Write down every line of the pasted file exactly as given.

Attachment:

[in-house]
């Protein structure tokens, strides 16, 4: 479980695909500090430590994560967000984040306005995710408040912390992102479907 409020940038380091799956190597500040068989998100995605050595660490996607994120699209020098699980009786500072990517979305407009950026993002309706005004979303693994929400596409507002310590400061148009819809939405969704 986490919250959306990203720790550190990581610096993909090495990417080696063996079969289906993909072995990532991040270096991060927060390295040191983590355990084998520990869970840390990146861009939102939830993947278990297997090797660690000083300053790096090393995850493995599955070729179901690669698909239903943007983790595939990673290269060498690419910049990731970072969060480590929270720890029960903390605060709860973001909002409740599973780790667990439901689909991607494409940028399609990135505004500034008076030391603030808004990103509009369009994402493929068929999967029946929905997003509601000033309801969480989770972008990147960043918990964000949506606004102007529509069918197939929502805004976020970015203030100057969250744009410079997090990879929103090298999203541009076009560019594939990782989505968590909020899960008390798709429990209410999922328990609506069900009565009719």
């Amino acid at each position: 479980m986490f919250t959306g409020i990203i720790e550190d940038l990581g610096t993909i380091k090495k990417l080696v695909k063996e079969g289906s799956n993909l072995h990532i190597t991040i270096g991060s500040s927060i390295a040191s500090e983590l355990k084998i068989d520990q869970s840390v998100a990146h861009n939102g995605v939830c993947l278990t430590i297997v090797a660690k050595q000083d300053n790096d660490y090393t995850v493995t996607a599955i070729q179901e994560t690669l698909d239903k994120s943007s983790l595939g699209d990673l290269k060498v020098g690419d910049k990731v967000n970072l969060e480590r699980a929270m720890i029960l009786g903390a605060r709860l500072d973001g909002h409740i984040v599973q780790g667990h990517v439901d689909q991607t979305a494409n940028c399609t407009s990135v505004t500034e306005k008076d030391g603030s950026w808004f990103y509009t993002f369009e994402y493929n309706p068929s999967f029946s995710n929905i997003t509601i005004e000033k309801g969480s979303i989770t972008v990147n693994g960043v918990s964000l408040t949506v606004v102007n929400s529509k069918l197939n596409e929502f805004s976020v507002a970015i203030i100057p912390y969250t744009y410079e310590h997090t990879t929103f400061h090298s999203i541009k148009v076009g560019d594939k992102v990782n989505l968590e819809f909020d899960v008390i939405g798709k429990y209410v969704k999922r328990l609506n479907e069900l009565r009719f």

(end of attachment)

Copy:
[in-house]
């Protein structure tokens, strides 16, 4: 479980695909500090430590994560967000984040306005995710408040912390992102479907 409020940038380091799956190597500040068989998100995605050595660490996607994120699209020098699980009786500072990517979305407009950026993002309706005004979303693994929400596409507002310590400061148009819809939405969704 986490919250959306990203720790550190990581610096993909090495990417080696063996079969289906993909072995990532991040270096991060927060390295040191983590355990084998520990869970840390990146861009939102939830993947278990297997090797660690000083300053790096090393995850493995599955070729179901690669698909239903943007983790595939990673290269060498690419910049990731970072969060480590929270720890029960903390605060709860973001909002409740599973780790667990439901689909991607494409940028399609990135505004500034008076030391603030808004990103509009369009994402493929068929999967029946929905997003509601000033309801969480989770972008990147960043918990964000949506606004102007529509069918197939929502805004976020970015203030100057969250744009410079997090990879929103090298999203541009076009560019594939990782989505968590909020899960008390798709429990209410999922328990609506069900009565009719």
């Amino acid at each position: 479980m986490f919250t959306g409020i990203i720790e550190d940038l990581g610096t993909i380091k090495k990417l080696v695909k063996e079969g289906s799956n993909l072995h990532i190597t991040i270096g991060s500040s927060i390295a040191s500090e983590l355990k084998i068989d520990q869970s840390v998100a990146h861009n939102g995605v939830c993947l278990t430590i297997v090797a660690k050595q000083d300053n790096d660490y090393t995850v493995t996607a599955i070729q179901e994560t690669l698909d239903k994120s943007s983790l595939g699209d990673l290269k060498v020098g690419d910049k990731v967000n970072l969060e480590r699980a929270m720890i029960l009786g903390a605060r709860l500072d973001g909002h409740i984040v599973q780790g667990h990517v439901d689909q991607t979305a494409n940028c399609t407009s990135v505004t500034e306005k008076d030391g603030s950026w808004f990103y509009t993002f369009e994402y493929n309706p068929s999967f029946s995710n929905i997003t509601i005004e000033k309801g969480s979303i989770t972008v990147n693994g960043v918990s964000l408040t949506v606004v102007n929400s529509k069918l197939n596409e929502f805004s976020v507002a970015i203030i100057p912390y969250t744009y410079e310590h997090t990879t929103f400061h090298s999203i541009k148009v076009g560019d594939k992102v990782n989505l968590e819809f909020d899960v008390i939405g798709k429990y209410v969704k999922r328990l609506n479907e069900l009565r009719f």